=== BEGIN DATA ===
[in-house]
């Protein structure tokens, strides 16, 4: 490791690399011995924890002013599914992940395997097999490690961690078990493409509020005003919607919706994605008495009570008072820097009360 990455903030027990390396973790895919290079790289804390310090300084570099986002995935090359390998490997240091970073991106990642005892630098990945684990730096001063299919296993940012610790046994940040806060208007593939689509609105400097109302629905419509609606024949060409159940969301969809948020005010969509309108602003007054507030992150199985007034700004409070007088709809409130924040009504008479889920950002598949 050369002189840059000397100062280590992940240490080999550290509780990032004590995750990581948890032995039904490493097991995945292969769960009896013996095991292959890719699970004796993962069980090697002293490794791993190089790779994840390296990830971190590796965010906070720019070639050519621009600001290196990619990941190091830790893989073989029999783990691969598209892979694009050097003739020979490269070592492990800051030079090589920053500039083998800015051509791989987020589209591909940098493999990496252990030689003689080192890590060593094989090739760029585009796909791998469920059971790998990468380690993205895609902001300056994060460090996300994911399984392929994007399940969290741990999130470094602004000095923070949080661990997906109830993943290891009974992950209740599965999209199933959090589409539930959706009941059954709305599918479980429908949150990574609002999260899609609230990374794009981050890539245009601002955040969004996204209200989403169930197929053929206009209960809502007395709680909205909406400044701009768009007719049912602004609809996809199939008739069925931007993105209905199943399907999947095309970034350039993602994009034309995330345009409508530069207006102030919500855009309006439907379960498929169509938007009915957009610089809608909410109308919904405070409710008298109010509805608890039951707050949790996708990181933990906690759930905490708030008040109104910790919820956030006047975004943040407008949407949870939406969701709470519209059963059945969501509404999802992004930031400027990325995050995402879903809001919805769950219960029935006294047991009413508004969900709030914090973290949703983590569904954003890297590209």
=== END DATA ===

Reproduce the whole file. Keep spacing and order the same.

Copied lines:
[in-house]
């Protein structure tokens, strides 16, 4: 490791690399011995924890002013599914992940395997097999490690961690078990493409509020005003919607919706994605008495009570008072820097009360 990455903030027990390396973790895919290079790289804390310090300084570099986002995935090359390998490997240091970073991106990642005892630098990945684990730096001063299919296993940012610790046994940040806060208007593939689509609105400097109302629905419509609606024949060409159940969301969809948020005010969509309108602003007054507030992150199985007034700004409070007088709809409130924040009504008479889920950002598949 050369002189840059000397100062280590992940240490080999550290509780990032004590995750990581948890032995039904490493097991995945292969769960009896013996095991292959890719699970004796993962069980090697002293490794791993190089790779994840390296990830971190590796965010906070720019070639050519621009600001290196990619990941190091830790893989073989029999783990691969598209892979694009050097003739020979490269070592492990800051030079090589920053500039083998800015051509791989987020589209591909940098493999990496252990030689003689080192890590060593094989090739760029585009796909791998469920059971790998990468380690993205895609902001300056994060460090996300994911399984392929994007399940969290741990999130470094602004000095923070949080661990997906109830993943290891009974992950209740599965999209199933959090589409539930959706009941059954709305599918479980429908949150990574609002999260899609609230990374794009981050890539245009601002955040969004996204209200989403169930197929053929206009209960809502007395709680909205909406400044701009768009007719049912602004609809996809199939008739069925931007993105209905199943399907999947095309970034350039993602994009034309995330345009409508530069207006102030919500855009309006439907379960498929169509938007009915957009610089809608909410109308919904405070409710008298109010509805608890039951707050949790996708990181933990906690759930905490708030008040109104910790919820956030006047975004943040407008949407949870939406969701709470519209059963059945969501509404999802992004930031400027990325995050995402879903809001919805769950219960029935006294047991009413508004969900709030914090973290949703983590569904954003890297590209």